by Mary Dillinger, Public Affairs Officer, Northern Arizona VA Health Care System

Northern Arizona VA Health Care System’s (NAVAHCS) Community Living Center’s (CLC) Restorative Team includes a restorative care coordinator and two restorative care technicians. By working closely with VA providers and staff in other services, the team provides specific and customized care for veterans. 

“Our restorative care program has been very successful in maximizing our patient’s abilities,” said Barbara Oemcke, Medical Center Director.  “Veterans in the dementia ward, short- and long-term care areas and even hospice, have benefited from this innovative program that offers veterans the ability to maintain and improve quality of life, especially through mobilization, increasing socialization and decreasing isolation.” 

When in the CLC, many veterans lose hope, as well as the drive and desire to interact with others, participate in activities and sometimes even get out of bed. The Restorative Care Program motivates veterans to get up and go. It helps veterans and staff work together to achieve veteran-centered goals. Some areas of focus are walk-to-dine, range of motion, bed mobility, dining, communication and daily activities. 

The restorative care coordinator assesses veterans for areas of need, what they are hoping to accomplish and how best to make it happen.

“Many veterans enter the CLC with limited ability to handle daily tasks; after the Restorative Care Program, they go home having achieved their maximum functional ability,” said Kristy Romero, BSN, CRRN, CHPN, Restorative Care Coordinator at NAVAHCS. “Our program incorporates one-on-one interactions, group exercise and communication between nursing and therapies to provide a 24/7 approach including weekends. This offers a holistic opportunity for staff-veteran-family connections through an interdisciplinary approach all focused on helping the veteran accomplish their goals.”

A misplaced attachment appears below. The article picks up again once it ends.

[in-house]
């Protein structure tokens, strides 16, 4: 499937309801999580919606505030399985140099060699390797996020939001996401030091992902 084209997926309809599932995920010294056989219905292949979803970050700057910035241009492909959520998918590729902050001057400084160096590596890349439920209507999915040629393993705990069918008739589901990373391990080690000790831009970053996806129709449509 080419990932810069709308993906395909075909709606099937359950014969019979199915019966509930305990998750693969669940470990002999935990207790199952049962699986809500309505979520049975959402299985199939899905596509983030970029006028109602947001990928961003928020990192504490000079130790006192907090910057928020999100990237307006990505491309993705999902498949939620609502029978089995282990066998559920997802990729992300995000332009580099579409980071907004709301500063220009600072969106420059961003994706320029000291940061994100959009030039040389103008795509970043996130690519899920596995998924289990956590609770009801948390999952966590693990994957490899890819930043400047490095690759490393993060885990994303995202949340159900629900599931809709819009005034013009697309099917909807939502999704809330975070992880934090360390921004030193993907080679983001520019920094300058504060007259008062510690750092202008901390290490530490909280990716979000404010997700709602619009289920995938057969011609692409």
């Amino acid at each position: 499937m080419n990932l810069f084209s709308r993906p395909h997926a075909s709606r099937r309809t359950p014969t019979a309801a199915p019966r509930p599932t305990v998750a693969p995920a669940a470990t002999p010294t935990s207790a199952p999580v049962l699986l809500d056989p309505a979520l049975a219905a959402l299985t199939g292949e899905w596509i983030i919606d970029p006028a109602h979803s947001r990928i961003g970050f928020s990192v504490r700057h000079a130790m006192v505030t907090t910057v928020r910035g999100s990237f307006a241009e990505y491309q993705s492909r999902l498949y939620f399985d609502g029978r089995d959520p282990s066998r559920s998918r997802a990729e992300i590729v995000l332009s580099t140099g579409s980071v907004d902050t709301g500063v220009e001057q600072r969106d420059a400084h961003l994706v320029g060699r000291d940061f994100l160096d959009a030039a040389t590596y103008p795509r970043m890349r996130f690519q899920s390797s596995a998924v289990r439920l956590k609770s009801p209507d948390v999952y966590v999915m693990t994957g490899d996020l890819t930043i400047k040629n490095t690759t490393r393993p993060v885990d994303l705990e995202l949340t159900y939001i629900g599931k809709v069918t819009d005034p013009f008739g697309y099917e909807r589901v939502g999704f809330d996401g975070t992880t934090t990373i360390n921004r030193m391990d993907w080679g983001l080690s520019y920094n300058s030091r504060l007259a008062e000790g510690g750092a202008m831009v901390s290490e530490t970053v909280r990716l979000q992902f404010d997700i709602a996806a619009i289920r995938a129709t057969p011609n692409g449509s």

One CLC patient, John McCraw, was reluctant to participate in the program or any activities for that matter. McCraw, a 78-year-old Marine Corps and Coast Guard veteran, ate alone in his room every day and had not walked in over 20 years. He had multiple falls, was extremely underweight and not cooperative with staff. 

“Our restorative care staff began working with Mr. McCraw, and within only a few short weeks his whole demeanor changed and he now refers to the team as ‘my girls,’” said Jean Brennan, MSN, Lac, RN. He now exercises on a regular basis with staff, eats in the dining room with fellow veterans and is at a healthy weight. 

Restorative Care and Recreational Therapy developed group exercise classes involving getting up and moving, resistance-weight training, music, stretching and beach ball volley. Veterans also have fun in the Let’s Roll and Let’s Get Moving groups.

“We use many different resources to care for our veterans who need assistance with eating, getting out of bed and working out,” said Oemcke.  “CLC staff work together to care for our nation’s heroes and provide them the best possible care.”